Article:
Plaintiff admits that, if the property were ordered sold by the trial court, he, plaintiff, would probably be required to provide defendant with the resources with which to pay rent. Furthermore, plaintiff agrees that the property settlement is generally a fair settlement. There is nothing in R.C. 3105.18, or elsewhere, that requires the trial court to divide the property in a manner that would enable either of the parties to immediately have liquid assets. We find no abuse of discretion by the trial court in the division of property, and the first assignment of error is overruled.
*2 Having reviewed the relative earning capacities of plaintiff and defendant, and the evidence regarding defendant’s medical condition, education and her age, we conclude that the trial court did not abuse its discretion when it ordered plaintiff to pay defendant $932 per month as sustenance alimony. The second assignment of error is therefore overruled.
In support of his third assignment of error, plaintiff argues that the trial court erred when it permitted defendant to testify regarding her medical condition and when it relied upon that evidence in determining her earning capacity. Plaintiff cites no authority for asserting that defendant is not permitted to describe her physical and emotional condition. She testified that she is in constant pain; is under medication; that she has inflammation of her muscles, is not permitted to raise her hands above her head or do any lifting; and that, when she becomes nervous, she breaks out in an itching rash and gets sick to her stomach. That evidence is admissible evidence which the trial court is permitted to believe or disbelieve. Apparently the trial court believed at least a part of defendant’s testimony regarding her physical and mental condition in the court’s determination of her capacity to earn an income. We find no error in the trial court’s admission of the testimony objected to and his use of the testimony in forming his judgment. The third assignment of error is overruled.
In support of his fourth assignment of error, plaintiff does not contend that the trial court does not have the discretion to require one party to pay the attorney fees of another party in a domestic relations case. Rather, he argues that defendant failed to establish the nature of the services rendered, the reasonableness of the fees, or the necessity of requiring plaintiff to pay defendant’s attorney fees. The trial court ordered plaintiff to pay defendant $500 as expense money. The record indicates that plaintiff had been ordered to pay defendant $500 expense money at a temporary hearing and that plaintiff had paid only $206 of the amount due by the time of the hearing on the merits; and that plaintiff had not objected to the original award. Defendant argues that the trial court’s award of $500 in the final decree is actually only an award of $206 in additional expense money because plaintiff had not paid $294 of the original amount. Defendant testified that she had only $500 in a bank account at the time of the hearing.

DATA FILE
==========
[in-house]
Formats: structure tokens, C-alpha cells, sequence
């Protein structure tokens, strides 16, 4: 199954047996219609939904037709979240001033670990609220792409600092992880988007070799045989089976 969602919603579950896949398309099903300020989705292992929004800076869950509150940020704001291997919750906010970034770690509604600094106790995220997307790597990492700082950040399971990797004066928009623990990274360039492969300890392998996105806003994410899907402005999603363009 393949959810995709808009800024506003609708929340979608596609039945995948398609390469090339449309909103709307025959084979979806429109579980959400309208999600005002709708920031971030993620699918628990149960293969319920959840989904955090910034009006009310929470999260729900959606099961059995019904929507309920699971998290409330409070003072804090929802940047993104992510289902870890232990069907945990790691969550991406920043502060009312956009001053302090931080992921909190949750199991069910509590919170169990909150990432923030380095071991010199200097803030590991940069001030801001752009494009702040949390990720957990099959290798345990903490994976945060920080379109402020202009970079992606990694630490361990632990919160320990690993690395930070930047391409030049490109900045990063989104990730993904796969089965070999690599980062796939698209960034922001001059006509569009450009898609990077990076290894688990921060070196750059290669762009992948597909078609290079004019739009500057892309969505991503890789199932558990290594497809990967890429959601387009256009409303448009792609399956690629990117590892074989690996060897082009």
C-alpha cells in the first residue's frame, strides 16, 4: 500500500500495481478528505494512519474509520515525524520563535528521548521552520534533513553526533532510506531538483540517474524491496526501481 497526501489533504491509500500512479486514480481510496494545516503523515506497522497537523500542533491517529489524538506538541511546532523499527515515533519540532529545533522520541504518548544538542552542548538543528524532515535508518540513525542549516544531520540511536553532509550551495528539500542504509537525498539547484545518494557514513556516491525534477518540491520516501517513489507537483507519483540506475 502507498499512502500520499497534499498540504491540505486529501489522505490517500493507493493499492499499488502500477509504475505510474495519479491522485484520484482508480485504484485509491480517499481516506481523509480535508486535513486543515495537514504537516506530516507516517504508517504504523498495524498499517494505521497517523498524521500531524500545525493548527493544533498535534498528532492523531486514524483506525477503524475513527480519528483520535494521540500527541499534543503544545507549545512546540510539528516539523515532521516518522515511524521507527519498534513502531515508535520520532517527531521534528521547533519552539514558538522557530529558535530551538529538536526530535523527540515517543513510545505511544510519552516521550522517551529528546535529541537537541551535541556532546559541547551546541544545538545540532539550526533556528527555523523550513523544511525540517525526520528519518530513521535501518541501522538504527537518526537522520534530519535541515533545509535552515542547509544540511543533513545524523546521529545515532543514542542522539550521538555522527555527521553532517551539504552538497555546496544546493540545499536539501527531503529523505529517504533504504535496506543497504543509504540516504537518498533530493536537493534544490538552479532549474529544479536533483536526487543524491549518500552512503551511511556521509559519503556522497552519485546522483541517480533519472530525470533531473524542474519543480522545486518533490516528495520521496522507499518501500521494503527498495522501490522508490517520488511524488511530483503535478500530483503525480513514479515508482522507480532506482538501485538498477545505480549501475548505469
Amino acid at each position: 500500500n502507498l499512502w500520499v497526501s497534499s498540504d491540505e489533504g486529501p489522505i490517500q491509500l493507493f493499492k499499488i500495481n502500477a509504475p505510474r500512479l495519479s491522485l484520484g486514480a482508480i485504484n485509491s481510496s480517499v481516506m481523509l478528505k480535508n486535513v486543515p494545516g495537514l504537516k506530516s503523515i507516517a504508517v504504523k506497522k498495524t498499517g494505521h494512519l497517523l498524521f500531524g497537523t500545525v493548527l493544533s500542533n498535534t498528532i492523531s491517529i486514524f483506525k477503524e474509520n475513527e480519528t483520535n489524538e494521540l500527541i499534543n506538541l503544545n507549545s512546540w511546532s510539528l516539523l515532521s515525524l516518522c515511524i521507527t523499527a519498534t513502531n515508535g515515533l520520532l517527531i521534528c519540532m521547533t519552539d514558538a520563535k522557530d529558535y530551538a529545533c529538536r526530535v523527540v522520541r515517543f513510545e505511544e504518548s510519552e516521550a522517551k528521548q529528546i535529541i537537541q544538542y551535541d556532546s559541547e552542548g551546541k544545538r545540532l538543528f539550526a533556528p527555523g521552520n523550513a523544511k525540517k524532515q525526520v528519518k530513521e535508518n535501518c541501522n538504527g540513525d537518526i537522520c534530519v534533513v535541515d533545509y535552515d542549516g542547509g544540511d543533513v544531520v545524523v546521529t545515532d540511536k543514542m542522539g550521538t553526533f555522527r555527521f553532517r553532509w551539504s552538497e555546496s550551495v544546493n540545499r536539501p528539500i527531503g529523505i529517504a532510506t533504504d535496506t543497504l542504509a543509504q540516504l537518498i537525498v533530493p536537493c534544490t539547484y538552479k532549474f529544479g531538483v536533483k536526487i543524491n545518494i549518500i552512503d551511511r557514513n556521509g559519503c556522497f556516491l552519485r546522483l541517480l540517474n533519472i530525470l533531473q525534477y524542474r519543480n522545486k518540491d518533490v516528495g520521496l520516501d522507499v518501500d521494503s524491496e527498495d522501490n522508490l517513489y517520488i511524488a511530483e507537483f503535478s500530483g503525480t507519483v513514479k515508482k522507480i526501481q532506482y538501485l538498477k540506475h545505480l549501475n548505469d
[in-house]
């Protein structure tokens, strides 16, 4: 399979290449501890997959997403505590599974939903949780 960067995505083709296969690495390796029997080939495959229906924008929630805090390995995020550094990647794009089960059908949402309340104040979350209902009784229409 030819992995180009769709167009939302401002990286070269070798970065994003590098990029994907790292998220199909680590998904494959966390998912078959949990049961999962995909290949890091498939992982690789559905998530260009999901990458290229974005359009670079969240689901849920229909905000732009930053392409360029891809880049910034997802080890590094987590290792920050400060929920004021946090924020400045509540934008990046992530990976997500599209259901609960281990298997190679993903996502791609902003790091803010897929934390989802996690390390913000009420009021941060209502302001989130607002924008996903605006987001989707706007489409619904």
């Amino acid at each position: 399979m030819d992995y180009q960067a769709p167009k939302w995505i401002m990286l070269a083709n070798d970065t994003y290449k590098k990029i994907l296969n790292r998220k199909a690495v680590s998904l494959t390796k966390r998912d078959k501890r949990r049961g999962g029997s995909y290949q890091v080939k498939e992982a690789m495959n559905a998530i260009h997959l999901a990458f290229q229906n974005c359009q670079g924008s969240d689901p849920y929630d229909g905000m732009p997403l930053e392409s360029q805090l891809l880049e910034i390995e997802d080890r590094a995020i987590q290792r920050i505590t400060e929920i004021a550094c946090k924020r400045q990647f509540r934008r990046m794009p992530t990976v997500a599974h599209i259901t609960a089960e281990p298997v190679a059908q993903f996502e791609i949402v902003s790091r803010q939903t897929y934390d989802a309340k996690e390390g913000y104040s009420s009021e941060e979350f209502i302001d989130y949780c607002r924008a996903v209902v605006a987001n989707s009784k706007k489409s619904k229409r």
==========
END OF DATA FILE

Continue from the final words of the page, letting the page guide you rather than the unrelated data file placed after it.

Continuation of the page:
The trial court is able to evaluate, in a large measure, the work performed by an attorney in a domestic relations case by merely looking at the record before the court. Furthermore, the court was obviously aware that defendant’s attorney was expending time in the hearing and in the preparation of documents related to the final decree. While the evidence regarding the nature of the services rendered and the reasonableness of the fee is scanty, the trial court is permitted to use its own knowledge with respect to those elements and the trial court in this case did not abuse its discretion when it awarded defendant $500 in expense money in addition to the $206 that plaintiff had previously paid. The fourth assignment of error is overruled.
*3 The fifth assignment of error is overruled because, even assuming defendant did not prove a common-law marriage, plaintiff was not prejudiced by the lack of such proof since the parties lived together from 1949 until 1984 and it therefore cannot be reasonably argued that the trial court erred by treating the parties, for purposes of the alimony-only award, as if they had been married, particularly in view of the fact that plaintiff did not object to any of the testimony regarding common-law marriage.
For the foregoing reasons, the judgment of the trial court is affirmed.
STRAUSBAUGH and McCORMAC, JJ., concur.
Ohio App., 1985.
Ward v. Ward.
Not Reported in N.E.2d, 1985 WL 10335 (Ohio App. 10 Dist.)